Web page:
Playoff purists should welcome this matchup: It’s exactly what we would get if the NBA seeded its postseason 1-through-16. Milwaukee finished with the league’s best record and home-court advantage for as long as it’s alive, while Detroit was the last team to qualify and got in playing .500 ball.
The Pistons come in with a stellar tandem of big men, Blake Griffin and Andre Drummond, and an erratic point guard with a flair for dramatics in Reggie Jackson. But these guys lost seven of their final 11 games, needing a desperate comeback against the Memphis Grizzlies and a beatdown of the New York Knicks on the final two nights.
Milwaukee was a rock by comparison, more consistent than any of the other 29 teams behind Kia MVP candidate Giannis Antetokounmpo and new coach Mike Budenholzer. The Bucks led the league in point differential while flexing the stingiest defense and controlling the defensive glass. Antetokounmpo is the multi-threat initiator, with solid pros such as Khris Middleton, Eric Bledsoe, Brook Lopez, Ersan Ilyasova and George Hill around him to help out.
It’s a formula that has worked for the better part of seven months. It might get tested in May, but in April? Probably not.
Three things to watch
1. Who guards Giannis Antetokounmpo? There is no good answer here for the Pistons. Drummond is big and strong enough to bother "The Greek Freak" inside, but hardly can be expected to keep up with him for 94 feet. The same goes for Griffin, both because he’s not 100-percent healthy and Detroit can’t have him in foul trouble. Fact is, Detroit has no one with the length and speed to stymie the Bucks star.
2. Where can Detroit give Milwaukee trouble? Drummond and Griffin can pound opponents into submission, especially given the way Drummond goes after offensive rebounds. But the Pistons’ greatest asset in this series might be their enhanced 3-point game. They made about 200 more than they gave up, while allowing foes to shoot 40 percent or better from the arc in just 18 games (and just once in four tries by Milwaukee). That could counteract one of the Bucks’ top weapons.
3. Which team’s injuries will hurt more? Milwaukee has more of them, Detroit has one to its premier player. The Bucks might be able to get by for now without Malcolm Brogdon, Tony Snell and Nikola Mirotic, but that likely will change if they advance to face stiffer East competition. The Pistons only had Griffin for 4 1/2 of their final seven games, dragging that bum left knee until he was forced to sit out the finale.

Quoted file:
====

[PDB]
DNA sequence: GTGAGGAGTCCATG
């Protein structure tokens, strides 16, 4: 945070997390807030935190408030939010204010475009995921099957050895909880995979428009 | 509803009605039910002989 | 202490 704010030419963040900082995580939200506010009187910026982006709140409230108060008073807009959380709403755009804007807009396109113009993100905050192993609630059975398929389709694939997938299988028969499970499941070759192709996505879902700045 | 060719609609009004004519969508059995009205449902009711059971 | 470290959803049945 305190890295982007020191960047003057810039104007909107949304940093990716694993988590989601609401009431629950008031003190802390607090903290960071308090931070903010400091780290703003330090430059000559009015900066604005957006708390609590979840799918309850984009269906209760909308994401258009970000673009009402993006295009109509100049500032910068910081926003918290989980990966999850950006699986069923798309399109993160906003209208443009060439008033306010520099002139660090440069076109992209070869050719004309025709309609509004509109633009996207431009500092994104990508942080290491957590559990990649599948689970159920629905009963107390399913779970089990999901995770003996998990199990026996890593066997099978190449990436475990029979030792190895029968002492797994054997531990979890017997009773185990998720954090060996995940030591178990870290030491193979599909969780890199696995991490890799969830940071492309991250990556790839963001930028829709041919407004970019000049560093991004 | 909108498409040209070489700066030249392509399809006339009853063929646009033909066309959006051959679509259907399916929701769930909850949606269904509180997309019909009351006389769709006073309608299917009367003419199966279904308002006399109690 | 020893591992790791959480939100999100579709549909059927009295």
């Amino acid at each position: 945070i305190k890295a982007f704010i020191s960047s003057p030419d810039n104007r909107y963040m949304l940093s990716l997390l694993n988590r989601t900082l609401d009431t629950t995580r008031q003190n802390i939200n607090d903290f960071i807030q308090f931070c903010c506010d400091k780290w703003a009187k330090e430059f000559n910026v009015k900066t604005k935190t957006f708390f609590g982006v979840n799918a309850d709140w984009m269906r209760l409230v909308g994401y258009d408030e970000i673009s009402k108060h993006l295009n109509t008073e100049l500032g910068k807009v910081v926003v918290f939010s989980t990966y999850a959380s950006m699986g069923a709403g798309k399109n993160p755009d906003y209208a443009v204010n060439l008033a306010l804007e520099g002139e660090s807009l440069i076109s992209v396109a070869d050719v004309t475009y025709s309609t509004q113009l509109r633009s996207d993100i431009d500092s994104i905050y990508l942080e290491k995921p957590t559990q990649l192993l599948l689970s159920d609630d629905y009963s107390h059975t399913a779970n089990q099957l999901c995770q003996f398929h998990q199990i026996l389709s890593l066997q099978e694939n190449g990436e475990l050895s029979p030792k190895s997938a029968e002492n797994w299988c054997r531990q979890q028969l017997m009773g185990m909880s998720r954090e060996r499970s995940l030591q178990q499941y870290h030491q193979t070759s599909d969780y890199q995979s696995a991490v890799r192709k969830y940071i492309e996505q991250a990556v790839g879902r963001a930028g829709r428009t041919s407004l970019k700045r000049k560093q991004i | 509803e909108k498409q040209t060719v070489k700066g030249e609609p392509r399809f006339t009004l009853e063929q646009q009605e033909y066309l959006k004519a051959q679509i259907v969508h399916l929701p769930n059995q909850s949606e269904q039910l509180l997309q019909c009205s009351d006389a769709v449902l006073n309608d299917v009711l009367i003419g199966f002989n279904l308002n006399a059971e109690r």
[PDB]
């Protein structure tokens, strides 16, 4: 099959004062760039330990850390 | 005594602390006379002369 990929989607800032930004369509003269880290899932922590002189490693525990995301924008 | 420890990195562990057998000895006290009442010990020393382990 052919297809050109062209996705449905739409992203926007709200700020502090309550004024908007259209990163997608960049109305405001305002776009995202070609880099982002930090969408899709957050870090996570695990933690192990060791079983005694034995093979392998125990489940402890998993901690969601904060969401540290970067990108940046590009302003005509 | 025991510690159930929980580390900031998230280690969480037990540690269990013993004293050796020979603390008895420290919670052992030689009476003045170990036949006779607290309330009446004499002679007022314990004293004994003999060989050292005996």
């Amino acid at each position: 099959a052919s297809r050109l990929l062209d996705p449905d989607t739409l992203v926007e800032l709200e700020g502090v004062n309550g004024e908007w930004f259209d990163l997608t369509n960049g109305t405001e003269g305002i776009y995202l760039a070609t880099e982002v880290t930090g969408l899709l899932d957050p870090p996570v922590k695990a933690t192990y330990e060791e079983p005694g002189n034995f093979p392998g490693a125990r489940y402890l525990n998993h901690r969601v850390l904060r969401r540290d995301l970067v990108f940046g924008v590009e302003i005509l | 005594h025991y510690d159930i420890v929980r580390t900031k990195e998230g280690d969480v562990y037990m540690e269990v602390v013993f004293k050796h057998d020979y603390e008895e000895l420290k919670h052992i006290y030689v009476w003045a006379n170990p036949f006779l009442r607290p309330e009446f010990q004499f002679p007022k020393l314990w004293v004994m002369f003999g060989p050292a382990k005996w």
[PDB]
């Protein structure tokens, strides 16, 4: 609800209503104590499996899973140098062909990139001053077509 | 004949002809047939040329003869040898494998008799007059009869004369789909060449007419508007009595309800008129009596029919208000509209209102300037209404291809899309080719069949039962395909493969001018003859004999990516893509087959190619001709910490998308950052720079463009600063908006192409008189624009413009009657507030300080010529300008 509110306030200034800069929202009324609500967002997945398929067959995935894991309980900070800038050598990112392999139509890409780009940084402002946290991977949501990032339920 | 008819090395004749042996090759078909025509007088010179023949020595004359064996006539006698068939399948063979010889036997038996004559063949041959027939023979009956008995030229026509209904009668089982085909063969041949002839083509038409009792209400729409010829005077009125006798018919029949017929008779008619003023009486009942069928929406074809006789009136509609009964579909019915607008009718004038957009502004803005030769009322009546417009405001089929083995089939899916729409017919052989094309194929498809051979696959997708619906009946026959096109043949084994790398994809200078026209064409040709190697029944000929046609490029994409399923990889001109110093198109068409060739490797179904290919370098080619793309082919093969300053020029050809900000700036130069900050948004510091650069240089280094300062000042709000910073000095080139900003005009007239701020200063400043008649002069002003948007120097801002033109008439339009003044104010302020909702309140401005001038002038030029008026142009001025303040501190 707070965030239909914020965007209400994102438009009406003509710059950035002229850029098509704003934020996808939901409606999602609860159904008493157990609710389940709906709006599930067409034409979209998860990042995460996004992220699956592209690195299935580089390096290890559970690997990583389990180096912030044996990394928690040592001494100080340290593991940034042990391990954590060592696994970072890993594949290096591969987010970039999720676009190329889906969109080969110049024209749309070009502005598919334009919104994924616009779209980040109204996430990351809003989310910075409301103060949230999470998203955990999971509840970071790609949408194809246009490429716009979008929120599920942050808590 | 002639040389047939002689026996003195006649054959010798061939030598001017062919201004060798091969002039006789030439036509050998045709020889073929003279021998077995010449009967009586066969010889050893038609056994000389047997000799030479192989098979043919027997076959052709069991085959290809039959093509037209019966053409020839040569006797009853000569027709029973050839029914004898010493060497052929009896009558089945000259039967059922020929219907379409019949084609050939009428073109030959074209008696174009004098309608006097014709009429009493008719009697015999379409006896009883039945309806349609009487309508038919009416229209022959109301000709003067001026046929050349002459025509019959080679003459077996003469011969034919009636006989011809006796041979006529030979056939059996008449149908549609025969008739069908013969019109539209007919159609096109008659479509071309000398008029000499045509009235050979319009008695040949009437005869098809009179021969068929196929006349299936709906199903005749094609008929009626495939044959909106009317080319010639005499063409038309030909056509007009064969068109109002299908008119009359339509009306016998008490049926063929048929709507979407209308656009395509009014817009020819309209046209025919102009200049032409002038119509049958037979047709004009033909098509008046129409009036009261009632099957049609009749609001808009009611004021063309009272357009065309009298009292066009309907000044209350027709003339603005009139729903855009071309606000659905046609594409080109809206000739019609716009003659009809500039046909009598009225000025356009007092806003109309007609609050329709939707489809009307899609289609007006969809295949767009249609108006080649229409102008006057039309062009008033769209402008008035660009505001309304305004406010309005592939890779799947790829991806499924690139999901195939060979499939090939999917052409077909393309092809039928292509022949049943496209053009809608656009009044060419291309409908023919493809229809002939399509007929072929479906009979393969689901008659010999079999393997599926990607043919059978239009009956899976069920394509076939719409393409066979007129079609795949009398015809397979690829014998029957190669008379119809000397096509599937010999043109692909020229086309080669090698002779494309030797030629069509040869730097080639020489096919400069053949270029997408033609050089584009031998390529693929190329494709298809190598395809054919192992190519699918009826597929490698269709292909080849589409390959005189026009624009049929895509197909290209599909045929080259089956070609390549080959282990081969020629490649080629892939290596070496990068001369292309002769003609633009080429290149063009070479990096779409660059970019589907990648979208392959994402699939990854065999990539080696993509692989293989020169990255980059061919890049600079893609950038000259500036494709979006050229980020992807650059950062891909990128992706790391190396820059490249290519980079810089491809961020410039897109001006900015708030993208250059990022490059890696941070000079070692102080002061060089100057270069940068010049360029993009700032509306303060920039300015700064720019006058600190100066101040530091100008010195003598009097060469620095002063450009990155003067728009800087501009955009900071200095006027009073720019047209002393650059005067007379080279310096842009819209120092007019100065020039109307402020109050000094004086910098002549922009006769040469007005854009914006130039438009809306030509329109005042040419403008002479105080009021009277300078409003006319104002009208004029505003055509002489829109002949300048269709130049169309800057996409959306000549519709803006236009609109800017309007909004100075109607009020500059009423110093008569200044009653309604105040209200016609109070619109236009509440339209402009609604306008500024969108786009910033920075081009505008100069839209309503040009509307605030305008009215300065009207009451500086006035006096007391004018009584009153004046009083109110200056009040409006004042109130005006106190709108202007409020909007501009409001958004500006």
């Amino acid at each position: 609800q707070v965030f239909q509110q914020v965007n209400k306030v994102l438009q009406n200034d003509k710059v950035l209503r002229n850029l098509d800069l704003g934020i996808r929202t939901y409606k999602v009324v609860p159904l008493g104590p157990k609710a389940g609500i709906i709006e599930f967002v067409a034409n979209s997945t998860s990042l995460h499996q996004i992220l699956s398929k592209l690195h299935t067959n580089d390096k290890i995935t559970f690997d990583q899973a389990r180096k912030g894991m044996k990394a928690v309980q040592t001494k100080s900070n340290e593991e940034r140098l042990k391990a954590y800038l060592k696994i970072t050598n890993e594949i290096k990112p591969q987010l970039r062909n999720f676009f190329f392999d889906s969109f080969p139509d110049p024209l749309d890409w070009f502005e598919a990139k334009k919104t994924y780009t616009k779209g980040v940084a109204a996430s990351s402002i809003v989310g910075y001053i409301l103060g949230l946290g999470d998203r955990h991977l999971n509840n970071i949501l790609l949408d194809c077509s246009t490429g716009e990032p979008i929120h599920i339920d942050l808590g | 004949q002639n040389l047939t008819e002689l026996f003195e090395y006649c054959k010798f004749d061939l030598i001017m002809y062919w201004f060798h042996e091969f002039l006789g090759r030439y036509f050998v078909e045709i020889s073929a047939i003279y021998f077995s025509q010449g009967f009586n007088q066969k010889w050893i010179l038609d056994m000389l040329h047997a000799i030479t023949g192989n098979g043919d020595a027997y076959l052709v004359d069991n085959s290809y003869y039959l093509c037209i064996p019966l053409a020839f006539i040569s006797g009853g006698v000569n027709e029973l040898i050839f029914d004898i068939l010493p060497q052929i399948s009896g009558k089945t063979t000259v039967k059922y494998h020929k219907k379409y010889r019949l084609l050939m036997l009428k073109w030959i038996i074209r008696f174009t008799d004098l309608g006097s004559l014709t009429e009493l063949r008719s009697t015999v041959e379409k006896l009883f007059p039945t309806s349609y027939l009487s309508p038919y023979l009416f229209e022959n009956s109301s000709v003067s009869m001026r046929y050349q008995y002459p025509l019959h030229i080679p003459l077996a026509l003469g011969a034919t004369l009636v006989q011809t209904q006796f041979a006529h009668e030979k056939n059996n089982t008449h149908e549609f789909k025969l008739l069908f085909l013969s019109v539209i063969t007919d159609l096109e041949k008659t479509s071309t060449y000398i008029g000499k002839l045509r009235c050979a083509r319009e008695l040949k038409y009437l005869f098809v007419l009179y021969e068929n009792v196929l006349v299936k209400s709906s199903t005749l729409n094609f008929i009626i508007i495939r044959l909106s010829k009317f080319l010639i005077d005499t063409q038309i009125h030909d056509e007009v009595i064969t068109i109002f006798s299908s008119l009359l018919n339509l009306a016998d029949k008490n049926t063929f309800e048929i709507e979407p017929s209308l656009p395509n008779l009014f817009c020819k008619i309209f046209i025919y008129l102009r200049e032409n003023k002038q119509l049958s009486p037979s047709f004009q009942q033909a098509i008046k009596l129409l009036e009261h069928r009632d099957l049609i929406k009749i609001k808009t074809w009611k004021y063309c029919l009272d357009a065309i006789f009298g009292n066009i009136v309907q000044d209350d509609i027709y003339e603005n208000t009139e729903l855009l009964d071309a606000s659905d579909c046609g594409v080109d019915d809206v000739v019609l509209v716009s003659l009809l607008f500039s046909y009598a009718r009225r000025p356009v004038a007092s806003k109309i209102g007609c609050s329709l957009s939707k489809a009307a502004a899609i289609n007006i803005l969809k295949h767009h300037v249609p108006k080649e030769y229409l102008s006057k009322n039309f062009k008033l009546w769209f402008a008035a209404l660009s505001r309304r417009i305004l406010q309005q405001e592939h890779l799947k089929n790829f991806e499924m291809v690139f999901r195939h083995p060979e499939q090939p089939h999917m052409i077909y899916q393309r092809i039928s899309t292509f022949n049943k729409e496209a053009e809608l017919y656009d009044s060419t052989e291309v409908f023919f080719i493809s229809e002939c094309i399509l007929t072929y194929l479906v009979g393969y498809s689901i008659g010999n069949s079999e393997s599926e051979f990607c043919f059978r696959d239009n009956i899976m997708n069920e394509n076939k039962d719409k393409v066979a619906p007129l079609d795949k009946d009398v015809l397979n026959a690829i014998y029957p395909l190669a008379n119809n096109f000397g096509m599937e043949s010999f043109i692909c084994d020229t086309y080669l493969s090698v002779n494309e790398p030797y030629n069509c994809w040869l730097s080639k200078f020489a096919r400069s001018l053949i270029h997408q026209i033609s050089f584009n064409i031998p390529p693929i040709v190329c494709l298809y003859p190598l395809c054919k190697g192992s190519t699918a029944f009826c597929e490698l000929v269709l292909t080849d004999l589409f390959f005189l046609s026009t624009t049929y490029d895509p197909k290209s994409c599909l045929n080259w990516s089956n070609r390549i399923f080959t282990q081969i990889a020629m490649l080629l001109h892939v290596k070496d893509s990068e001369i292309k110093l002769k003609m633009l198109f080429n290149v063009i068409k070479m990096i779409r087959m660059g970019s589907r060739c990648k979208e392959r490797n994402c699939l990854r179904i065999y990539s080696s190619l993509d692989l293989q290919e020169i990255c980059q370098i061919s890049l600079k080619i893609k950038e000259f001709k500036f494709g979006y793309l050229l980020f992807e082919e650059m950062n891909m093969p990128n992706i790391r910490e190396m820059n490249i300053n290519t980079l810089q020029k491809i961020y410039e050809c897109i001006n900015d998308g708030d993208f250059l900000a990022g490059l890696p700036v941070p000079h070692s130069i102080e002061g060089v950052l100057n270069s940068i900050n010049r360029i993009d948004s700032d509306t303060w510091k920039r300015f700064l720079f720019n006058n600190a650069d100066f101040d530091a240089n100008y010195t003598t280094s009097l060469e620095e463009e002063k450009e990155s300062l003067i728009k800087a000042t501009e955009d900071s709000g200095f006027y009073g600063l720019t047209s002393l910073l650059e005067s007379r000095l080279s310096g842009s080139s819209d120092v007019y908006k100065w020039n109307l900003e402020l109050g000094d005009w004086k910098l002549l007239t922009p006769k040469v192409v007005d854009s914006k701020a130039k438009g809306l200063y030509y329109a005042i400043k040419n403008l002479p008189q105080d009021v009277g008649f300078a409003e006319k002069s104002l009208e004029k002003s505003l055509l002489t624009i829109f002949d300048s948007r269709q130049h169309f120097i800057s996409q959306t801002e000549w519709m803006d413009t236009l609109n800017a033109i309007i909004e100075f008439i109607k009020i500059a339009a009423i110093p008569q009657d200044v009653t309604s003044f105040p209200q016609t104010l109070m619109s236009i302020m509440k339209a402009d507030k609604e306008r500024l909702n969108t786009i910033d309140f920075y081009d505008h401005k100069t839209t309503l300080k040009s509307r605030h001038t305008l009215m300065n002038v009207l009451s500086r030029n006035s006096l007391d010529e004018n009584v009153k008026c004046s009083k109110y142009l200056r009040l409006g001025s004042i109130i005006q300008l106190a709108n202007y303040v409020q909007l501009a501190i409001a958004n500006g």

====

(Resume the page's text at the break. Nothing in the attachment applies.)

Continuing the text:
The number to know
29.6 -- The Bucks allowed just 29.6 points per game in the restricted area, fewest in the league. Restricted-area shots are the most valuable on the floor and Milwaukee was the best at both preventing them and defending them. Only 27 percent of their opponents' shots, the league's lowest opponent rate, came in the restricted area. And Bucks' opponents shot a league-low 58.0 percent on the restricted area shots they did get.
The Bucks had the league's best defense (104.9 points allowed per 100 possessions) and its most improved defense from last season, when it ranked 18th (109.1 allowed per 100) and allowed a league-high 38.9 points per game in the restricted area. Coach Mike Budenholzer transformed the Milwaukee offense, spacing the floor around Giannis Antetokounmpo. But the Bucks' bigger transformation actually came on defense, where improvement started with better protection of the rim.
-- John Schuhmann
The Bucks went to seven games against the Boston Celtics in 2018's first round, but that wouldn’t come close to cutting it now. There’s a conference finals-or-bust feel around this Milwaukee team, which has to prove it is more than a change-of-pace, regular-season challenge for opponents. In Middleton and Bledsoe, the Bucks have secondary players capable of winning a playoff game or two to ease Antetokounmpo’s burden. The 4-0 dispatching of Detroit in the regular season looks like it might be duplicated. Bucks in 4.
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